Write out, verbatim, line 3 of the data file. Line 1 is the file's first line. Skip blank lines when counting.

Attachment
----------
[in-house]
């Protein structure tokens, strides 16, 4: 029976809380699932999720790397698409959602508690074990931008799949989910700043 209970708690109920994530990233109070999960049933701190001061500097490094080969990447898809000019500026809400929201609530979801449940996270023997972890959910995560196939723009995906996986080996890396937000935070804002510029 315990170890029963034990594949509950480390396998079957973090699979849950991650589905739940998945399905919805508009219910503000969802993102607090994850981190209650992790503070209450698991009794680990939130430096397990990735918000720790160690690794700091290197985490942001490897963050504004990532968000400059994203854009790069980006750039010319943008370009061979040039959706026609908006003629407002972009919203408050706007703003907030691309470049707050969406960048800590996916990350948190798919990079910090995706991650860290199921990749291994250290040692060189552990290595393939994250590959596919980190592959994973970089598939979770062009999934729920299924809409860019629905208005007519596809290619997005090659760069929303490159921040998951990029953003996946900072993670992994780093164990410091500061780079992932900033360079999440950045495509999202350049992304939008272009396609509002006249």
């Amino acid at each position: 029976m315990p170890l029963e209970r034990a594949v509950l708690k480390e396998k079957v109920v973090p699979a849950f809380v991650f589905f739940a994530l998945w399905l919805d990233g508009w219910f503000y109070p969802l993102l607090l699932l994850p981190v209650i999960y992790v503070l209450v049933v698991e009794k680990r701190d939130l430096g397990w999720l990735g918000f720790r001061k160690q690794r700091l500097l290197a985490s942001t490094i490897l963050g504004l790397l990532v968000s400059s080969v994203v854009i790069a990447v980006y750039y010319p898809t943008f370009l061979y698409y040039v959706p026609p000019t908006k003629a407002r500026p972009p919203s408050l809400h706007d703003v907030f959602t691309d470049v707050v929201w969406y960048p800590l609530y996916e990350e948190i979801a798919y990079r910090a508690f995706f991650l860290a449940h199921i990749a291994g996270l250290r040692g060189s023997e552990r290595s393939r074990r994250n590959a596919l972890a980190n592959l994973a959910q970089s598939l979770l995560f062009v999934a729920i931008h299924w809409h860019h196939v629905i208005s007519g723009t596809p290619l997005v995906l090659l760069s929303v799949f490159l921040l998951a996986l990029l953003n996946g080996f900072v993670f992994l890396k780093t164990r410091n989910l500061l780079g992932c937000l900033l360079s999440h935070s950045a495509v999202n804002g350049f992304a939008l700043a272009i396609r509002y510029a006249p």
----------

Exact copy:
């Amino acid at each position: 029976m315990p170890l029963e209970r034990a594949v509950l708690k480390e396998k079957v109920v973090p699979a849950f809380v991650f589905f739940a994530l998945w399905l919805d990233g508009w219910f503000y109070p969802l993102l607090l699932l994850p981190v209650i999960y992790v503070l209450v049933v698991e009794k680990r701190d939130l430096g397990w999720l990735g918000f720790r001061k160690q690794r700091l500097l290197a985490s942001t490094i490897l963050g504004l790397l990532v968000s400059s080969v994203v854009i790069a990447v980006y750039y010319p898809t943008f370009l061979y698409y040039v959706p026609p000019t908006k003629a407002r500026p972009p919203s408050l809400h706007d703003v907030f959602t691309d470049v707050v929201w969406y960048p800590l609530y996916e990350e948190i979801a798919y990079r910090a508690f995706f991650l860290a449940h199921i990749a291994g996270l250290r040692g060189s023997e552990r290595s393939r074990r994250n590959a596919l972890a980190n592959l994973a959910q970089s598939l979770l995560f062009v999934a729920i931008h299924w809409h860019h196939v629905i208005s007519g723009t596809p290619l997005v995906l090659l760069s929303v799949f490159l921040l998951a996986l990029l953003n996946g080996f900072v993670f992994l890396k780093t164990r410091n989910l500061l780079g992932c937000l900033l360079s999440h935070s950045a495509v999202n804002g350049f992304a939008l700043a272009i396609r509002y510029a006249p």